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Observations placeholder

Carrel, Alexis - The Voyage to Lourdes



Type of Spiritual Experience


The Voyage to Lourdes was written probably shortly after his 1903 visit to Lourdes, but was not published until after his death. The book was written in the third person ostensibly by a "Dr. Louis Lerrac"---Carrel's last name reversed.

A description of the experience

The Voyage to Lourdes -  (1950, Harper & Brothers) by Alexis Carrel

Lerrac was convinced that the Lourdes phenomena deserved scientific investigation... A systematic study of the Lourdes cures had never been undertaken. Lerrac had decided to make the attempt. If the cures turned out to be only imaginary, he would not be losing much time. If, on the other hand, there were definite results, no matter what caused them, this fact, established scientifically, might have considerable interest... if, by wild chance, the facts were true, it would be a signal opportunity to see something profoundly interesting and the way would then be open to the most serious speculations." (Pg. 3-4)

[He recounts a dialogue with a priest]: "Out of every three hundred patients, some fifty or sixty always feel they have improved or been cured when they return.' 'And what about all those who hope for a cure and suffer the miseries of the long journey in vain?... They must die of fatigue and despair when their hopes are not fulfilled!' 'You are reckoning without faith, my dear Doctor... Those who are not cured come back comforted, and even if they die when they get home they are still happy!'" (Pg. 5)

..... "Absorbed in his scientific studies, his mind had been strongly attracted to the German system of critical analysis ... His religious ideas, ground down during the analytic process, had finally been destroyed, leaving him only a lovely memory of a delicate and beautiful dream. He had then taken refuge in tolerant skepticism. He had a horror of all that was sectarian... He both hated and loved the fanaticism of the Lourdes pilgrims and their priests whose sealed minds were lulled to sleep by a blind faith... Truth, he thought to himself... was always a sad and bitter thing. He was an unhappy man." (Pg. 15-16)

[In a discussion with a former classmate who asked him what kind of disease cure would convince him of miracles], "I would have to see an organic disease cured... a leg growing back after amputation, a cancer disappearing, a congenital dislocation suddenly vanishing. If such things could be scientifically observed, they would mean the collapse of all the laws we now accept, and then it would be permissible to admit the intervention of a supernatural power... we can never underestimate the power emanating from thousands of people united in one fervent purpose... It may possibly have a healing effect, in itself. But it is also certain that this power does not act on organic disease... If I should ever see such a remarkable phenomenon... I would willingly throw overboard all the theories and hypotheses in the world. But there is little danger. My purpose in coming here is to record what I see with all possible accuracy... I propose to be entirely objective... If such a case as hers [tubercular peritonitis] were cured, it would indeed be a miracle. I would never doubt again; I would become a monk!" (Pg. 20-22)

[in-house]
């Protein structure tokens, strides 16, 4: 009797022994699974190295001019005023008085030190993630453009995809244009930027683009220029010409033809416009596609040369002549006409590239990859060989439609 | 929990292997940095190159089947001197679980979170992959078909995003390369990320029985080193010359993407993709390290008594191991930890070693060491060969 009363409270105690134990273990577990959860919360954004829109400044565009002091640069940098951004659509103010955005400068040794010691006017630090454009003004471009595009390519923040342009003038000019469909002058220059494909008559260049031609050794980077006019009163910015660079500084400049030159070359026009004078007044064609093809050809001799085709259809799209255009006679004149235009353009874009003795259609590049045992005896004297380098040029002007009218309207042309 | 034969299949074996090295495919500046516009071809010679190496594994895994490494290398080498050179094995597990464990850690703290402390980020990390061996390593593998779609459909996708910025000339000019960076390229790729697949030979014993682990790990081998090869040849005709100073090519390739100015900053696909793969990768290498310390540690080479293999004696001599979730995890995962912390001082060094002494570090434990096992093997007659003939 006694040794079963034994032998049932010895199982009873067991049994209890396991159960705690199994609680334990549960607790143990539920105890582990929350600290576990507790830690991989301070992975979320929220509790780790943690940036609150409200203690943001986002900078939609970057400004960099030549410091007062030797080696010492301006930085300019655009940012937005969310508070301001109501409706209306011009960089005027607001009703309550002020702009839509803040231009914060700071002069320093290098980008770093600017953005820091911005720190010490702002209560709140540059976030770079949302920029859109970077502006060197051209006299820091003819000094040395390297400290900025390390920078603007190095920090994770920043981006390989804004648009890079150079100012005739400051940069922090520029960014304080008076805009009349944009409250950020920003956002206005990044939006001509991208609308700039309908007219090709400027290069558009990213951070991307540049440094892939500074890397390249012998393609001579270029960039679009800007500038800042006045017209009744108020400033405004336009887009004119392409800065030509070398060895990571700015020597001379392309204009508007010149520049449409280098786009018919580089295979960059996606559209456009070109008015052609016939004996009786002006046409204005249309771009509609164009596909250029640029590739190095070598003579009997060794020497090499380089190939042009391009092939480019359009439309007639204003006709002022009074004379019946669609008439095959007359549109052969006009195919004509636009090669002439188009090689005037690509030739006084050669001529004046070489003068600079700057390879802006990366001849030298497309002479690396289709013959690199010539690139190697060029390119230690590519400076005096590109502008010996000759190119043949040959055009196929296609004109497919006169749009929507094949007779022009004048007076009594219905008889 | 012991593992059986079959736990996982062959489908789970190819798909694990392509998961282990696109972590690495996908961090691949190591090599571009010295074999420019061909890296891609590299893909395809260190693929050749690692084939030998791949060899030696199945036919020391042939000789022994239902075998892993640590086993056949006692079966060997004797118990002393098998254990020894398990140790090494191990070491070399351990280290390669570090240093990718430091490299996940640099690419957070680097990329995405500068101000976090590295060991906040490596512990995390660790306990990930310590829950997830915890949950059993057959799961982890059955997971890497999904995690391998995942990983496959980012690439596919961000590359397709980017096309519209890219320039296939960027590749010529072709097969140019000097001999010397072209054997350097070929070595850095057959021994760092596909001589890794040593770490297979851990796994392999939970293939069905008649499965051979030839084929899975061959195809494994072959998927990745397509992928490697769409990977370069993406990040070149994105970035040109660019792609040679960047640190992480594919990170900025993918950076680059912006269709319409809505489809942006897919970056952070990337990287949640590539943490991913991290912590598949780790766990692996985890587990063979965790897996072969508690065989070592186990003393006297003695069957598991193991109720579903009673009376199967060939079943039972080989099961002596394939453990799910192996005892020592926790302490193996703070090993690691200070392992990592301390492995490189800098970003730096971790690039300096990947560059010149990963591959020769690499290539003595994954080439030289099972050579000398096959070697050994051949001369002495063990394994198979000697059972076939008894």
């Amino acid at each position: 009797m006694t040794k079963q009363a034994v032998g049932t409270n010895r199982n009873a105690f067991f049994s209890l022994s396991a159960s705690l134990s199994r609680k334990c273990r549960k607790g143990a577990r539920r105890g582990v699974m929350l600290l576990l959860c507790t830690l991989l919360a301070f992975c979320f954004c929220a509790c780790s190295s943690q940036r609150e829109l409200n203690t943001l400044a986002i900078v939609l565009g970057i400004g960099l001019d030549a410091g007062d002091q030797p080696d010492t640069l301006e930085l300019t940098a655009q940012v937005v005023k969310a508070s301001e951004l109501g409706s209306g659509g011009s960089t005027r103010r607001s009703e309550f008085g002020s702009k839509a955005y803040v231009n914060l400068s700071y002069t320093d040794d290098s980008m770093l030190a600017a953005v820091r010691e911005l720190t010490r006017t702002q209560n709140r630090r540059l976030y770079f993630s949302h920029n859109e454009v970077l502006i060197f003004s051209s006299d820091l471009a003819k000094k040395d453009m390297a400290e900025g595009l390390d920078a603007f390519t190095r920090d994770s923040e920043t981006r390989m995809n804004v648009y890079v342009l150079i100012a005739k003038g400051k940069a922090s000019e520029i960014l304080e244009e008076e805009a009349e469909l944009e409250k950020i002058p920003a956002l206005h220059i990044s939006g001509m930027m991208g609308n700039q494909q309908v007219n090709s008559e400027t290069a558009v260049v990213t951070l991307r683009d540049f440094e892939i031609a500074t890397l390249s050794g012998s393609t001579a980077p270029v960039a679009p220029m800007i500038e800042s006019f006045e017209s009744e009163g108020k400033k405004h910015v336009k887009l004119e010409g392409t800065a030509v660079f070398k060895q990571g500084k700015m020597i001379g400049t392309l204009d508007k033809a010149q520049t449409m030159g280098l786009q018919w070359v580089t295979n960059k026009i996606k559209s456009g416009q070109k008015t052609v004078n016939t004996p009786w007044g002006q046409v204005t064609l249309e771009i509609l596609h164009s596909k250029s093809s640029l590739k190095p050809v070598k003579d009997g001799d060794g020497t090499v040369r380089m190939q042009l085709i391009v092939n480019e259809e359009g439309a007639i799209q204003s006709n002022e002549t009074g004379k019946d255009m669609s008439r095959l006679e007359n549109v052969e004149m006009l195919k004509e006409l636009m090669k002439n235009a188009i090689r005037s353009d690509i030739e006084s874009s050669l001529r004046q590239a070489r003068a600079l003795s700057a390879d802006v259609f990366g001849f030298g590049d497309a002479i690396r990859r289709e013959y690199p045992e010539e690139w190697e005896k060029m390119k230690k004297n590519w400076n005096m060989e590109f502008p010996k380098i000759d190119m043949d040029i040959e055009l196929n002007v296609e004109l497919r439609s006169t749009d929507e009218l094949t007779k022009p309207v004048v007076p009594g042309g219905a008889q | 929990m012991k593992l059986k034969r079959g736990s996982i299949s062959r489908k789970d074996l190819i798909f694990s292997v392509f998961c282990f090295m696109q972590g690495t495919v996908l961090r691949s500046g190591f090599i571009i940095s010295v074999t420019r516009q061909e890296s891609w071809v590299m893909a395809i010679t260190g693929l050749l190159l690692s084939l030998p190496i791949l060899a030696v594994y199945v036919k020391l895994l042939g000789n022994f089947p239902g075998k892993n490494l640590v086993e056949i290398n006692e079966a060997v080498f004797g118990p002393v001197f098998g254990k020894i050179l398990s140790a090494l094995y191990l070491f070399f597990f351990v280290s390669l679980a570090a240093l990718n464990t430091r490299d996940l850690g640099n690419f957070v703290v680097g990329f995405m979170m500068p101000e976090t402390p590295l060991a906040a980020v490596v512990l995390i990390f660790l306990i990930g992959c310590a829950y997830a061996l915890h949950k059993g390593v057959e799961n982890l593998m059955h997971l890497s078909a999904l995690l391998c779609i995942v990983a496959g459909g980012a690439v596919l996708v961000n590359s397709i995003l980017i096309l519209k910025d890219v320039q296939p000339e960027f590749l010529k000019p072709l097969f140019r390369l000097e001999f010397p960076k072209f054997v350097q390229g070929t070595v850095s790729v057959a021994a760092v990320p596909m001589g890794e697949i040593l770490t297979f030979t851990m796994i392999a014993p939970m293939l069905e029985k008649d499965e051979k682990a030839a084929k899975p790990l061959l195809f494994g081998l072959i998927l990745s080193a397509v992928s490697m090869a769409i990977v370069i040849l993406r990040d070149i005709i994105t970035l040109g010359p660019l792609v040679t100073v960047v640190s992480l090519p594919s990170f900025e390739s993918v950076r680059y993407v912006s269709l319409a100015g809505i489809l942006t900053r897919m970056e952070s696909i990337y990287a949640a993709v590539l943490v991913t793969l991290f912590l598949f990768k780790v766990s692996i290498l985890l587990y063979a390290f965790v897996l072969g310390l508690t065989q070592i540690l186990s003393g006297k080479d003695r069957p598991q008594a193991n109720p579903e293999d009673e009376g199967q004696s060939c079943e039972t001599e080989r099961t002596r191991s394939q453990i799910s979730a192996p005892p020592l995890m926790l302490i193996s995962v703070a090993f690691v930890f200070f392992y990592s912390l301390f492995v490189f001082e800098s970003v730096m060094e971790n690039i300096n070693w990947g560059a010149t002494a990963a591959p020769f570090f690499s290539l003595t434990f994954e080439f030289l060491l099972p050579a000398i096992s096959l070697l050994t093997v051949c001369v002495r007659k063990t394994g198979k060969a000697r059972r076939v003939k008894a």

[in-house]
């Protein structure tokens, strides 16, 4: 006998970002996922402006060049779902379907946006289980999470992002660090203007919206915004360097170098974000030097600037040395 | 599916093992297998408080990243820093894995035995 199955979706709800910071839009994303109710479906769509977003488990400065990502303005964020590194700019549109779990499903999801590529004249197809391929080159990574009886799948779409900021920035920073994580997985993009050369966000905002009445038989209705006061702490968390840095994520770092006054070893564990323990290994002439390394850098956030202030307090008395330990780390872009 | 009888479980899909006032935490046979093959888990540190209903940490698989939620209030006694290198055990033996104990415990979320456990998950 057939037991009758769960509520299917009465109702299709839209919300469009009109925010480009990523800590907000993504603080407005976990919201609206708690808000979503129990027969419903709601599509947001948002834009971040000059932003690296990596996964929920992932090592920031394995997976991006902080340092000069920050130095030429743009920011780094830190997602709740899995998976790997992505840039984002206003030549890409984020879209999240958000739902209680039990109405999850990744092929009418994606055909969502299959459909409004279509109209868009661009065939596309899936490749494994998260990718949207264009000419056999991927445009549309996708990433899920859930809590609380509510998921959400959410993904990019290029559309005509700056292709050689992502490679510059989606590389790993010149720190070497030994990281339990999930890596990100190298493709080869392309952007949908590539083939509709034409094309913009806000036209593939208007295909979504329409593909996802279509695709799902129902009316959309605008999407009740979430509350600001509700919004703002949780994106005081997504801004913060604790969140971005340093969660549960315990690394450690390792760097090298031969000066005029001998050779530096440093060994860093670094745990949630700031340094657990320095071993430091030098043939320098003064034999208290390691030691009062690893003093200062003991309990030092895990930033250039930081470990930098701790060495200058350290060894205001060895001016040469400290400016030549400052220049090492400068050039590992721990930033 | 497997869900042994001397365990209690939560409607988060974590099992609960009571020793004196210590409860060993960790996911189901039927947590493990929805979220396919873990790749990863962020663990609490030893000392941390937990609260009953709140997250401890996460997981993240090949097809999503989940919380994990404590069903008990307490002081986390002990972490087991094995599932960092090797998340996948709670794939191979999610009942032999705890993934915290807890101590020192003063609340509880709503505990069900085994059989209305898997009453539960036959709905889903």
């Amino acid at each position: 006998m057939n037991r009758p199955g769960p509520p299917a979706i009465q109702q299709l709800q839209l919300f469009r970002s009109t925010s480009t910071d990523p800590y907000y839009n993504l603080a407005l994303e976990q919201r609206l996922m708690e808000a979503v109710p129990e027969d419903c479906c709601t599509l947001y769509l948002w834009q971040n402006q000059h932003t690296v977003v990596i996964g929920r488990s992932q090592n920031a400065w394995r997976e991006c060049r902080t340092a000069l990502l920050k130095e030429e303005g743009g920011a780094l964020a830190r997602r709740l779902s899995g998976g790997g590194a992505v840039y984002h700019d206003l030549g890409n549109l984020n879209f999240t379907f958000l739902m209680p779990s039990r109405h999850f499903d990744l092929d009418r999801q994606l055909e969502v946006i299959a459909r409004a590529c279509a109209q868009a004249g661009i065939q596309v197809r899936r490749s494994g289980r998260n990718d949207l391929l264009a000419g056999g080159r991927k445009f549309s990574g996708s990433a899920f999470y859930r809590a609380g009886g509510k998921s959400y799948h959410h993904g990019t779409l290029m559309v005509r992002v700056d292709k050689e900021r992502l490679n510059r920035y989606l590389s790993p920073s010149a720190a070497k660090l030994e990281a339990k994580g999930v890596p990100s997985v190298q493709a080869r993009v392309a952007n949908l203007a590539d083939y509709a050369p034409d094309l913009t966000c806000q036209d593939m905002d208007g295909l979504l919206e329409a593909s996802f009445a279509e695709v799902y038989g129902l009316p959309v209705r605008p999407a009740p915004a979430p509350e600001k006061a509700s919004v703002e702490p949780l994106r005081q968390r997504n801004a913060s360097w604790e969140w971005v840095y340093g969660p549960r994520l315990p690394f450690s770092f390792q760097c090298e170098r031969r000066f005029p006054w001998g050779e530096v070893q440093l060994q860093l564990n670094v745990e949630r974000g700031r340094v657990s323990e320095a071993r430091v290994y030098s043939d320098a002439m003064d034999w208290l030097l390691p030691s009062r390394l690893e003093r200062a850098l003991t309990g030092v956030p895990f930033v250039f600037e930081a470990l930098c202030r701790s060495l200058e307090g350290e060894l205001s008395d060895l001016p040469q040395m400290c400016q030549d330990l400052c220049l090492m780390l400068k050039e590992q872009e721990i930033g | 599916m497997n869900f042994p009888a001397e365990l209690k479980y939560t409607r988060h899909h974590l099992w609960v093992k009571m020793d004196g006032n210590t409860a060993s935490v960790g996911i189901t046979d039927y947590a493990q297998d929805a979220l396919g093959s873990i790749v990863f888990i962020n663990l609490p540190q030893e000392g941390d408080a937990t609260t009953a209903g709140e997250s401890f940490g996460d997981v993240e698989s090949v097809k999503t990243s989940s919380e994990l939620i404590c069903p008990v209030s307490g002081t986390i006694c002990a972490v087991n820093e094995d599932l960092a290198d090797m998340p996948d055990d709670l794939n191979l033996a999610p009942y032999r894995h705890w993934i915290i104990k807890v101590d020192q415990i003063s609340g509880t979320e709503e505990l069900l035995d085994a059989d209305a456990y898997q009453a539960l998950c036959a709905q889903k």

"A longing now swept over Lerrac to believe, with these unhappy people among whom he found himself, that the virgin Mary was not simply an exquisite creation of the human brain. Lerrac was praying, now... Lerrac's exaltation did not last. He forced himself back into the safe paths of scientific investigations... However, Lerrac kept his detachment and was prepared to accept the evidence of any phenomenon he might observe himself." (Pg. 28)

 "As he made his way past the thousands of fervent, rapt pilgrims, however, Lerrac found that he no longer wanted to smile at their childlike, fantastic hopes. All he had ever believed was turned upside down. The wildly improbable had become a simple fact. The dying were cured in a few hours. These pilgrimages had a power of their own and brought results; above all, they taught humility." (Pg. 39)

  "The Lourdes cures are incomparably superior to any known methods of therapy... All means of relieving pain and curing the sick are good, provided they succeed. It is the results that count. I have been able to observe a remarkable event... since I have seen an apparently incurable chronic invalid restored to health and normal life. These facts must be recorded, they must be conscientiously studied; above all, they must not be ignored and scorned." (Pg. 42)

[He summarizes], "The various phases of his [intellectual] development had brought him nothing but unhappiness. As he looked back upon his life, he realized that, after all, the Catholicism he had unfortunately failed to understand had given him more peace. Now he was alone and in darkness. Intellectual systems no longer seemed to count. In the face of life and death, mere theories were void. It was not science that nourished the inner life of man; it was the faith of the soul." (Pg. 46)

The source of the experience

Carrel, Alexis

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Science Items

Activities and commonsteps